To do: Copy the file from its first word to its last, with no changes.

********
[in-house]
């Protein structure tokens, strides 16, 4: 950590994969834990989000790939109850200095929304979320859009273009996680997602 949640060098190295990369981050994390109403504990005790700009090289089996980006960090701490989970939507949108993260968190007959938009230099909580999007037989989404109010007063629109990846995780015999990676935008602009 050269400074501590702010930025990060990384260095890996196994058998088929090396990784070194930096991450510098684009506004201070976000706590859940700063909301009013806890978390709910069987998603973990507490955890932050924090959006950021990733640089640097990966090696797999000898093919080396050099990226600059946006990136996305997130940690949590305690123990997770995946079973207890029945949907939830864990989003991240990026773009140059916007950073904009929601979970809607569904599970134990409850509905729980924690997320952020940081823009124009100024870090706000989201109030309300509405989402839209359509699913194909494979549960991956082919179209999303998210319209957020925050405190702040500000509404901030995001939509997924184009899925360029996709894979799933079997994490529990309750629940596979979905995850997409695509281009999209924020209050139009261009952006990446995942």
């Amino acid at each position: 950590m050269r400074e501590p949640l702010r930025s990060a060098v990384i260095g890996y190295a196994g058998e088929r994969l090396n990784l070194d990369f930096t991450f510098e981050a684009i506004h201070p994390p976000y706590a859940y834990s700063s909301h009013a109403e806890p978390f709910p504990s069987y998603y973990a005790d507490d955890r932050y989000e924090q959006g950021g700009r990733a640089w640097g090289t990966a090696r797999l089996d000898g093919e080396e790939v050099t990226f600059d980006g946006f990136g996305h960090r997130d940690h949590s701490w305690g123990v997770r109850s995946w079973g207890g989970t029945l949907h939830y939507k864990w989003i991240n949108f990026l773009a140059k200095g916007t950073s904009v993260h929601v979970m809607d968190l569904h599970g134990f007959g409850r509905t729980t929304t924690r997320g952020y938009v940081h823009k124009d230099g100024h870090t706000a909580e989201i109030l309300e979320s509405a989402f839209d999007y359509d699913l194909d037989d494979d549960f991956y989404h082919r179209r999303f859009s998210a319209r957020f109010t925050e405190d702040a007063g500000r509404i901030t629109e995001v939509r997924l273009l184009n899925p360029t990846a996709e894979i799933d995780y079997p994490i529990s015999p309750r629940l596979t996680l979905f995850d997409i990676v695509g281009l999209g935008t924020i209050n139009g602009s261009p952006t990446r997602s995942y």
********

[in-house]
């Protein structure tokens, strides 16, 4: 950590994969834990989000790939109850200095929304979320859009273009996680997602 949640060098190295990369981050994390109403504990005790700009090289089996980006960090701490989970939507949108993260968190007959938009230099909580999007037989989404109010007063629109990846995780015999990676935008602009 050269400074501590702010930025990060990384260095890996196994058998088929090396990784070194930096991450510098684009506004201070976000706590859940700063909301009013806890978390709910069987998603973990507490955890932050924090959006950021990733640089640097990966090696797999000898093919080396050099990226600059946006990136996305997130940690949590305690123990997770995946079973207890029945949907939830864990989003991240990026773009140059916007950073904009929601979970809607569904599970134990409850509905729980924690997320952020940081823009124009100024870090706000989201109030309300509405989402839209359509699913194909494979549960991956082919179209999303998210319209957020925050405190702040500000509404901030995001939509997924184009899925360029996709894979799933079997994490529990309750629940596979979905995850997409695509281009999209924020209050139009261009952006990446995942």
């Amino acid at each position: 950590m050269r400074e501590p949640l702010r930025s990060a060098v990384i260095g890996y190295a196994g058998e088929r994969l090396n990784l070194d990369f930096t991450f510098e981050a684009i506004h201070p994390p976000y706590a859940y834990s700063s909301h009013a109403e806890p978390f709910p504990s069987y998603y973990a005790d507490d955890r932050y989000e924090q959006g950021g700009r990733a640089w640097g090289t990966a090696r797999l089996d000898g093919e080396e790939v050099t990226f600059d980006g946006f990136g996305h960090r997130d940690h949590s701490w305690g123990v997770r109850s995946w079973g207890g989970t029945l949907h939830y939507k864990w989003i991240n949108f990026l773009a140059k200095g916007t950073s904009v993260h929601v979970m809607d968190l569904h599970g134990f007959g409850r509905t729980t929304t924690r997320g952020y938009v940081h823009k124009d230099g100024h870090t706000a909580e989201i109030l309300e979320s509405a989402f839209d999007y359509d699913l194909d037989d494979d549960f991956y989404h082919r179209r999303f859009s998210a319209r957020f109010t925050e405190d702040a007063g500000r509404i901030t629109e995001v939509r997924l273009l184009n899925p360029t990846a996709e894979i799933d995780y079997p994490i529990s015999p309750r629940l596979t996680l979905f995850d997409i990676v695509g281009l999209g935008t924020i209050n139009g602009s261009p952006t990446r997602s995942y």